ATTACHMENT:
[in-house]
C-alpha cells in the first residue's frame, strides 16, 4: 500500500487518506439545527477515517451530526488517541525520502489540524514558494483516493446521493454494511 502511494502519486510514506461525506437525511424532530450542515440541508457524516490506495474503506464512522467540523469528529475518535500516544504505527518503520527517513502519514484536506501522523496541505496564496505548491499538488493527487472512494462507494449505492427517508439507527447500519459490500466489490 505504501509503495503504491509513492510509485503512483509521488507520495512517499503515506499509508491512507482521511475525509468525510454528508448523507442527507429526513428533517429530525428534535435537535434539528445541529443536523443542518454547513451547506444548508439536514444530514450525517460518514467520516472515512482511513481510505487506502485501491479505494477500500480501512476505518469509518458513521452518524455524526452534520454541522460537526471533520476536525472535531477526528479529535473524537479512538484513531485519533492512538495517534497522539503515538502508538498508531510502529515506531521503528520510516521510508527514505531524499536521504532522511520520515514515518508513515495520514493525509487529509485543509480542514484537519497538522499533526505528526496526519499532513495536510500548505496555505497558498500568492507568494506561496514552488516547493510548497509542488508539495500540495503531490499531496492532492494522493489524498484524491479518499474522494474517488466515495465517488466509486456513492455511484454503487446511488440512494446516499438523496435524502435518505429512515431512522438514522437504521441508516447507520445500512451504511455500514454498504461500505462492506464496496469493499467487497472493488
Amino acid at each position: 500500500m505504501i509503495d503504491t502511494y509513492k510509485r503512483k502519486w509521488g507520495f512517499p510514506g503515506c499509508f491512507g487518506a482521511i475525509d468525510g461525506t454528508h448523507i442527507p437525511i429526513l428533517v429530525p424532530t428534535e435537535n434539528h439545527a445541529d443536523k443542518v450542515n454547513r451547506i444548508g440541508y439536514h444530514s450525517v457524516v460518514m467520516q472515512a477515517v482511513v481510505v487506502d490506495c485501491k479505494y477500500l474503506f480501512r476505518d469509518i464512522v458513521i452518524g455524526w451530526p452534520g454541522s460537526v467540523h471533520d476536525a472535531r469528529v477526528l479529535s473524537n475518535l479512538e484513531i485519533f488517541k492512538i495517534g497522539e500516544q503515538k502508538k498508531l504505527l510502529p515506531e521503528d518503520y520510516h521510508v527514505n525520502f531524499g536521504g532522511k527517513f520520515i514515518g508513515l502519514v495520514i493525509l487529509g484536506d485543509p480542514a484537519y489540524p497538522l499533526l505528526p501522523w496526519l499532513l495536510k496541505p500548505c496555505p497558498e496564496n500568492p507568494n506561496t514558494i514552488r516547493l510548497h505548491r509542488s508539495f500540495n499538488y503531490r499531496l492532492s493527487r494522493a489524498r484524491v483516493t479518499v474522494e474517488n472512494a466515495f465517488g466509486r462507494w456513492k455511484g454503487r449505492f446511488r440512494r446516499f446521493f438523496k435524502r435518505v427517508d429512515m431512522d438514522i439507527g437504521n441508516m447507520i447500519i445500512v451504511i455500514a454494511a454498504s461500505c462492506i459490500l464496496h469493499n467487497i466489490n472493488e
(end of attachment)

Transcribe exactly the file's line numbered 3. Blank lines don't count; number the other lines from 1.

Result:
Amino acid at each position: 500500500m505504501i509503495d503504491t502511494y509513492k510509485r503512483k502519486w509521488g507520495f512517499p510514506g503515506c499509508f491512507g487518506a482521511i475525509d468525510g461525506t454528508h448523507i442527507p437525511i429526513l428533517v429530525p424532530t428534535e435537535n434539528h439545527a445541529d443536523k443542518v450542515n454547513r451547506i444548508g440541508y439536514h444530514s450525517v457524516v460518514m467520516q472515512a477515517v482511513v481510505v487506502d490506495c485501491k479505494y477500500l474503506f480501512r476505518d469509518i464512522v458513521i452518524g455524526w451530526p452534520g454541522s460537526v467540523h471533520d476536525a472535531r469528529v477526528l479529535s473524537n475518535l479512538e484513531i485519533f488517541k492512538i495517534g497522539e500516544q503515538k502508538k498508531l504505527l510502529p515506531e521503528d518503520y520510516h521510508v527514505n525520502f531524499g536521504g532522511k527517513f520520515i514515518g508513515l502519514v495520514i493525509l487529509g484536506d485543509p480542514a484537519y489540524p497538522l499533526l505528526p501522523w496526519l499532513l495536510k496541505p500548505c496555505p497558498e496564496n500568492p507568494n506561496t514558494i514552488r516547493l510548497h505548491r509542488s508539495f500540495n499538488y503531490r499531496l492532492s493527487r494522493a489524498r484524491v483516493t479518499v474522494e474517488n472512494a466515495f465517488g466509486r462507494w456513492k455511484g454503487r449505492f446511488r440512494r446516499f446521493f438523496k435524502r435518505v427517508d429512515m431512522d438514522i439507527g437504521n441508516m447507520i447500519i445500512v451504511i455500514a454494511a454498504s461500505c462492506i459490500l464496496h469493499n467487497i466489490n472493488e